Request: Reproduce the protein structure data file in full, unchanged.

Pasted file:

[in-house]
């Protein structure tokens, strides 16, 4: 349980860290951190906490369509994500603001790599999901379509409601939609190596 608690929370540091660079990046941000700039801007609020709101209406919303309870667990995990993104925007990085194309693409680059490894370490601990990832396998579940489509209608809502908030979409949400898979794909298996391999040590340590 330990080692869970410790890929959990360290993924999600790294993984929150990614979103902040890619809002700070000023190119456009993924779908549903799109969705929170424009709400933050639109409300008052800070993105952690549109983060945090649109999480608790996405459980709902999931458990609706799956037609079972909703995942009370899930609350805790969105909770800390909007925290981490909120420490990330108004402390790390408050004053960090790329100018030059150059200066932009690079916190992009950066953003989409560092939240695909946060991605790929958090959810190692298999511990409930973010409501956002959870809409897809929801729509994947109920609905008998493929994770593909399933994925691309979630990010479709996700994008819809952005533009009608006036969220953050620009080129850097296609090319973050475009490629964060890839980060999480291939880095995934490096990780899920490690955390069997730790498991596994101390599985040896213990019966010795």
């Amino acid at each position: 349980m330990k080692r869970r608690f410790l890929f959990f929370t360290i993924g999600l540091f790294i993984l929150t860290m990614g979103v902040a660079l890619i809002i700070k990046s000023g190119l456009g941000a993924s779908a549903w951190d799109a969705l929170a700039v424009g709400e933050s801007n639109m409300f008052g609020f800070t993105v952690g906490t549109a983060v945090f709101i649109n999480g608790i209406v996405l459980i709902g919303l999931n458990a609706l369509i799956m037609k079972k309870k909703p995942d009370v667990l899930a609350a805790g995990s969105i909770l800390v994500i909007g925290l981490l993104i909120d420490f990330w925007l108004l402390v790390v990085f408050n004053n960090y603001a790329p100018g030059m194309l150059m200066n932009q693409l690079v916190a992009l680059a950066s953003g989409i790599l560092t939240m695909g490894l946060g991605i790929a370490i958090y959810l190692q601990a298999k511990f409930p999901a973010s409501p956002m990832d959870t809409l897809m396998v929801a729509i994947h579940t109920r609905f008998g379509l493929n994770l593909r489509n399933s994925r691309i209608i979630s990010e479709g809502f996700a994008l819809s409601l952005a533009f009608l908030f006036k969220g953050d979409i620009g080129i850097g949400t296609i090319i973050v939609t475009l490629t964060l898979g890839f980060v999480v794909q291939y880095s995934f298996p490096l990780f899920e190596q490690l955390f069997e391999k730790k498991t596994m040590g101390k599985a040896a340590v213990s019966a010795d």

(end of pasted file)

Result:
[in-house]
């Protein structure tokens, strides 16, 4: 349980860290951190906490369509994500603001790599999901379509409601939609190596 608690929370540091660079990046941000700039801007609020709101209406919303309870667990995990993104925007990085194309693409680059490894370490601990990832396998579940489509209608809502908030979409949400898979794909298996391999040590340590 330990080692869970410790890929959990360290993924999600790294993984929150990614979103902040890619809002700070000023190119456009993924779908549903799109969705929170424009709400933050639109409300008052800070993105952690549109983060945090649109999480608790996405459980709902999931458990609706799956037609079972909703995942009370899930609350805790969105909770800390909007925290981490909120420490990330108004402390790390408050004053960090790329100018030059150059200066932009690079916190992009950066953003989409560092939240695909946060991605790929958090959810190692298999511990409930973010409501956002959870809409897809929801729509994947109920609905008998493929994770593909399933994925691309979630990010479709996700994008819809952005533009009608006036969220953050620009080129850097296609090319973050475009490629964060890839980060999480291939880095995934490096990780899920490690955390069997730790498991596994101390599985040896213990019966010795």
């Amino acid at each position: 349980m330990k080692r869970r608690f410790l890929f959990f929370t360290i993924g999600l540091f790294i993984l929150t860290m990614g979103v902040a660079l890619i809002i700070k990046s000023g190119l456009g941000a993924s779908a549903w951190d799109a969705l929170a700039v424009g709400e933050s801007n639109m409300f008052g609020f800070t993105v952690g906490t549109a983060v945090f709101i649109n999480g608790i209406v996405l459980i709902g919303l999931n458990a609706l369509i799956m037609k079972k309870k909703p995942d009370v667990l899930a609350a805790g995990s969105i909770l800390v994500i909007g925290l981490l993104i909120d420490f990330w925007l108004l402390v790390v990085f408050n004053n960090y603001a790329p100018g030059m194309l150059m200066n932009q693409l690079v916190a992009l680059a950066s953003g989409i790599l560092t939240m695909g490894l946060g991605i790929a370490i958090y959810l190692q601990a298999k511990f409930p999901a973010s409501p956002m990832d959870t809409l897809m396998v929801a729509i994947h579940t109920r609905f008998g379509l493929n994770l593909r489509n399933s994925r691309i209608i979630s990010e479709g809502f996700a994008l819809s409601l952005a533009f009608l908030f006036k969220g953050d979409i620009g080129i850097g949400t296609i090319i973050v939609t475009l490629t964060l898979g890839f980060v999480v794909q291939y880095s995934f298996p490096l990780f899920e190596q490690l955390f069997e391999k730790k498991t596994m040590g101390k599985a040896a340590v213990s019966a010795d």